“What’s that?” asked a young blond-haired girl.
“This, Shelina van der Schaaf, is a Christmas heart.”
“I want one!” exclaimed a small boy.
“You have one, Vasyl Vavera,” Sinterklaas said.
“Everyone has a Christmas heart.”
“I don’t have one,” young Yobanna Chukwumoge said, pulling all his filthy pockets inside out. “I don’t have anything, see?”
“That’s because you’re not looking in the right place,” Grandfather Frost said. From a pouch tucked in his belt, he produced a handful of dust and blew it into the air above the crowd. Instead of settling like normal dust, the shimmering particles hung in the air around the children. “What you need to do is open your hand, palm side up and place it in front of your chest. Now say to yourself, Show me my Christmas heart.”
The children all followed Pelznickel’s instructions and just above their palms shimmering hearts appeared. Some glowed brighter than others but they were all beautiful.
“This is the power source that keeps my workshops running, that helps my reindeers fly, that allows me to visit all the houses of children in the entire world in a single night, which is the problem. There are so many people in the world, new ones being born every second and the demand keeps getting bigger and bigger and it’s becoming more and more difficult to keep up, so I came to ask for your help.”
“But you’re Santa Claus and we’re just poor kids,” Kisanet Eyob pointed out. “How can we help you?”
“You may not be aware of this but all of you share the same wish. You all want a home, you want to be a part of a family, you want to be loved, and I have come here to give you that, with no strings attached.”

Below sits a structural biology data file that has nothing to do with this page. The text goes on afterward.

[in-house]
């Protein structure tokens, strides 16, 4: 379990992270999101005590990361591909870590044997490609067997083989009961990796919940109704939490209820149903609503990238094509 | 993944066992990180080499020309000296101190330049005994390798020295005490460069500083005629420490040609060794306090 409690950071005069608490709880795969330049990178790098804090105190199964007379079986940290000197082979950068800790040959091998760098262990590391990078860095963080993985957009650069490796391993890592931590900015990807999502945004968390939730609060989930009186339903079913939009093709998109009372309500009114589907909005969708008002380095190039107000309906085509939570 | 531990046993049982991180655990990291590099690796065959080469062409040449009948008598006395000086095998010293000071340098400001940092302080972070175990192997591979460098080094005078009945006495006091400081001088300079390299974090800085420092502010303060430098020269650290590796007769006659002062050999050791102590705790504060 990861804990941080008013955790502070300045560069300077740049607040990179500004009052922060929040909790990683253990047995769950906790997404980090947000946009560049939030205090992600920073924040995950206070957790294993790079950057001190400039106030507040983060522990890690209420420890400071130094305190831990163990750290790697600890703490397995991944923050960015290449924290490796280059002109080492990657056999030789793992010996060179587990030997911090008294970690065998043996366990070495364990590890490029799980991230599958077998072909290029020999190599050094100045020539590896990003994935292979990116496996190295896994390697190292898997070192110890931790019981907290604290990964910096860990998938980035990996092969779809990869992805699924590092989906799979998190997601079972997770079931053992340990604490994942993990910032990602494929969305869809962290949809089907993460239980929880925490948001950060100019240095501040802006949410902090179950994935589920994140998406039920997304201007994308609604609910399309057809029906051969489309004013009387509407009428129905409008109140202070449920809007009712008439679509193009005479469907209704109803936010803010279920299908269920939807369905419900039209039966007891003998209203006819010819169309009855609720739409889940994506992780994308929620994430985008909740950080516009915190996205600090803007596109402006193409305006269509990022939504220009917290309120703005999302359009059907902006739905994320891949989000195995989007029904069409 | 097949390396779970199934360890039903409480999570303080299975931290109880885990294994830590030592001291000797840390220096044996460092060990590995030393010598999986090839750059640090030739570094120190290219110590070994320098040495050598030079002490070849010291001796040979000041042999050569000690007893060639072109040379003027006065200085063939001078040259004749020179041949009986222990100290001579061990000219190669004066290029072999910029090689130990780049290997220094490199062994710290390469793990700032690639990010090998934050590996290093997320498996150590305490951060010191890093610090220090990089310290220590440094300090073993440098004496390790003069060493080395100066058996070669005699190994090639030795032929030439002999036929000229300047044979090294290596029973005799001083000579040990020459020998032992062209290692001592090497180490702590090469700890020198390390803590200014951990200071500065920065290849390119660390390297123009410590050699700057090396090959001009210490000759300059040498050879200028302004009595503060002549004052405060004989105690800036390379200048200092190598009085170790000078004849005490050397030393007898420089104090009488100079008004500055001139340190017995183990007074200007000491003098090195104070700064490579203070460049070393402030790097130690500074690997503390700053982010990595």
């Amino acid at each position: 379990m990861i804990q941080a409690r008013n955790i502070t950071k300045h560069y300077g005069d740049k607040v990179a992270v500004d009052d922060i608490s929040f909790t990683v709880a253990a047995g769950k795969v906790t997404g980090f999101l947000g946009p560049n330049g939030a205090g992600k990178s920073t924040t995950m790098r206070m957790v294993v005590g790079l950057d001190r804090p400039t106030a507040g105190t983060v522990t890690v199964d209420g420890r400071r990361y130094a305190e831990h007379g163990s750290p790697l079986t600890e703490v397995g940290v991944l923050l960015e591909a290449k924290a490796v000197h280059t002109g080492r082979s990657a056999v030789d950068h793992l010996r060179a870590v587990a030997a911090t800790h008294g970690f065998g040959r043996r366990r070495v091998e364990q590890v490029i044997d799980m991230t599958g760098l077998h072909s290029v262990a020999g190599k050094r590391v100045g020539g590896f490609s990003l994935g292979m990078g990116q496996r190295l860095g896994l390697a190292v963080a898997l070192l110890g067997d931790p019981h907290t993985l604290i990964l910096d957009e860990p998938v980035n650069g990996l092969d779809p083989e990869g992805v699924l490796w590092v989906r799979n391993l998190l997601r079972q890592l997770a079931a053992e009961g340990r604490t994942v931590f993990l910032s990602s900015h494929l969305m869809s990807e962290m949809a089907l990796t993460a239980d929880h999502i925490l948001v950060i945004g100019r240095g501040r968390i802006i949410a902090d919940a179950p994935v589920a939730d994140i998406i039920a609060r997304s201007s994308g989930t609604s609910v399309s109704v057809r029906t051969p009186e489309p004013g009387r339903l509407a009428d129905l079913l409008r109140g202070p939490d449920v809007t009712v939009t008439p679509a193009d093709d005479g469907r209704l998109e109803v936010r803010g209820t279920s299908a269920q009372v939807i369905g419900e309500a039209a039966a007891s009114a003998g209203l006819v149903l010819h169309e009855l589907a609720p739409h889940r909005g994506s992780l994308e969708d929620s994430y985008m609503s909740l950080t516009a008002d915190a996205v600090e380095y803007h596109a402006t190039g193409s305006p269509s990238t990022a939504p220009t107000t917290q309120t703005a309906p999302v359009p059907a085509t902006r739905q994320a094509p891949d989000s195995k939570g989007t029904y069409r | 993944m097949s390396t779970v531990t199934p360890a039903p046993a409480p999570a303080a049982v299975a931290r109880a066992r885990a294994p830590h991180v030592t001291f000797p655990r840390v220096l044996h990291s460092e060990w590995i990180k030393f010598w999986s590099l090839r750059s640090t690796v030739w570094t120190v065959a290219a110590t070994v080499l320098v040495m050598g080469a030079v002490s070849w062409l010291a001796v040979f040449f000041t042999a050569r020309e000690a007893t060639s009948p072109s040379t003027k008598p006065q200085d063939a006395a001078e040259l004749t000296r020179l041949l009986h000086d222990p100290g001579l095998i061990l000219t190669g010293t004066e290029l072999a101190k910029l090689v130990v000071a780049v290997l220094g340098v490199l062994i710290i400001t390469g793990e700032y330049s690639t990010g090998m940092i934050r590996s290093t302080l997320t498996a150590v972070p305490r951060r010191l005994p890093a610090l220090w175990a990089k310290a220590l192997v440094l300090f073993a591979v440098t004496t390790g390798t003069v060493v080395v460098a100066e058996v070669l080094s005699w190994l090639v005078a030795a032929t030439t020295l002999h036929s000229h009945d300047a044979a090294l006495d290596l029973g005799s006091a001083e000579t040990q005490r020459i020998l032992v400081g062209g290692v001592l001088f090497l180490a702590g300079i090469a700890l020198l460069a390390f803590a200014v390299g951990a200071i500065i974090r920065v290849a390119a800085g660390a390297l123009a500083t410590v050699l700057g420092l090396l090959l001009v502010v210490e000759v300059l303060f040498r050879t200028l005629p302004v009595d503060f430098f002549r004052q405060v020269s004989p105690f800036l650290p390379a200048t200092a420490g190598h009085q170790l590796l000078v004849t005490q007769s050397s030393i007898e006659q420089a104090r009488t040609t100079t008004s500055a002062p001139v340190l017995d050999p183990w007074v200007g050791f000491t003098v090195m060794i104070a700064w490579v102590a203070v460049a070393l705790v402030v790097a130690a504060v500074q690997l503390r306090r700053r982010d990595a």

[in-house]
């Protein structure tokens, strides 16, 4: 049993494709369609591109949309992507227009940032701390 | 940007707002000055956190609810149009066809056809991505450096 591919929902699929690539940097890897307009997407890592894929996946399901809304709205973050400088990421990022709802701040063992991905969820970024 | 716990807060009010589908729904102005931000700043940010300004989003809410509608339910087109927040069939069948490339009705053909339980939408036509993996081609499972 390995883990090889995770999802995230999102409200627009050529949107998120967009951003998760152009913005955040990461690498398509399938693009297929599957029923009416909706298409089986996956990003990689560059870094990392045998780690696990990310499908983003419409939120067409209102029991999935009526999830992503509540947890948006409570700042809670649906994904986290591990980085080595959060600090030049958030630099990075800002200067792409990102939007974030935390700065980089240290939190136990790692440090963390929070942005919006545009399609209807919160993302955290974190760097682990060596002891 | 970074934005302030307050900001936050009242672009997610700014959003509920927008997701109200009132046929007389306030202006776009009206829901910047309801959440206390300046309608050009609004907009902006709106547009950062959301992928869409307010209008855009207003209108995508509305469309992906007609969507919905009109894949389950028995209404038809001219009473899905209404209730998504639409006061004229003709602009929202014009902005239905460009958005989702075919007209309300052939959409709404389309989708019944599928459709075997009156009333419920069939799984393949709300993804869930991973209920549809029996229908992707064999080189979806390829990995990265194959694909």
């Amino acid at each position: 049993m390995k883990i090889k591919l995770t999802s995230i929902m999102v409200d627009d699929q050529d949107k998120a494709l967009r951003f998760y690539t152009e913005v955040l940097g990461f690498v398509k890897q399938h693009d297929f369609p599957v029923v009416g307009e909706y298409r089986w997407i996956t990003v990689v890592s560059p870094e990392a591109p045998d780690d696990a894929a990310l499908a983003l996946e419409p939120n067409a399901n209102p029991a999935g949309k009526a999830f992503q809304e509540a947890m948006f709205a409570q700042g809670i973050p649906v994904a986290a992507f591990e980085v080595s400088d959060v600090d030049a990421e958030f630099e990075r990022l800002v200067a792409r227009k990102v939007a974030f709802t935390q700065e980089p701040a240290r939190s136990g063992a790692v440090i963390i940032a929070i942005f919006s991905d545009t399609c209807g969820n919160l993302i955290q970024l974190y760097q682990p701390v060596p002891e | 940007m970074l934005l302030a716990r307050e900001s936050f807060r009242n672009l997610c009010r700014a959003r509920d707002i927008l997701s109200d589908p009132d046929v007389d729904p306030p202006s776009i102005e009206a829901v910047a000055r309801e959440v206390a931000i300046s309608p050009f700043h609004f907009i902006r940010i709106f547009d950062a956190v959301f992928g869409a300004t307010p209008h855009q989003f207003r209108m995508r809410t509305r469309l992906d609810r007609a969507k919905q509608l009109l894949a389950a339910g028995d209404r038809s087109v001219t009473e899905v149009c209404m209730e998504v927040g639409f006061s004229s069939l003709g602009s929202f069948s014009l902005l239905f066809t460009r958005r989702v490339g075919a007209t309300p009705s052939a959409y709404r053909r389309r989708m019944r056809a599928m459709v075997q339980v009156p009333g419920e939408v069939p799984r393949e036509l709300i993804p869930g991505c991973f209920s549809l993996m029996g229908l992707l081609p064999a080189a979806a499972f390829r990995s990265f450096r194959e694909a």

“But you also need our Christmas hearts, don’t you?” asked Zygfryd Zawadzki.
“I would like to borrow some of that energy, yes, and there are so many of you, I would only need a tiny bit from each heart. And you are free to say no, that will not affect my Christmas gift to you, you are all welcomed to share my home with me, and Mrs. Claus has hot baths and meals waiting for all of you.”
“Will it hurt?” asked Erick Santos Gomes. “When you take our hearts?”
“I’ll only be borrowing the smallest bit of energy. Your heart will be fine, Erick, you won’t feel a thing.”
The children began agreeing because they somehow knew Santa was telling the truth, but over the din of the excited children, Santa noticed the absence of one voice.
“Is something troubling you, Ruby Kirby?” Santa asked.
The children quieted down and stared at Father Christmas in befuddlement. They looked around to see whom he was talking to.
Over the heads of the throng he said, “If you said something, I couldn’t make it out. I’m far older than I look and my hearing isn’t what it used to be. Can you please come a bit closer?”
The crowd of children parted like the Red Sea and an emaciated little girl with dead eyes that held a thousand-yard stare, timidly made her way to the Christmas-Bringer.
“What seems to be the problem, my dear?” he asked.
“You need magic,” Ruby’s voice was as soft as pity. “I don’t have any.”
“Of course you do.”
“No, I don’t,” Ruby placed her open palm in front of her chest and said, “Show me my Christmas heart.”
The heart that floated above her hand looked more like the biological kind and it was not made of light but of rough metal with uneven edges, with scars all over it, and in places there were replacement pieces that didn’t fit perfectly, where it had been broken and improperly mended. There were also deep gouges where some pieces were missing.
The Christmas Kringle took a knee so that he was eye level with Ruby and said, “You may see a mess of scars, but I see a heart that has been battle-tested, a heart that has known love and loss, a heart resourceful enough to pick up the pieces of shattered affection and patch itself back together. And do you know how I know your heart is perfect?”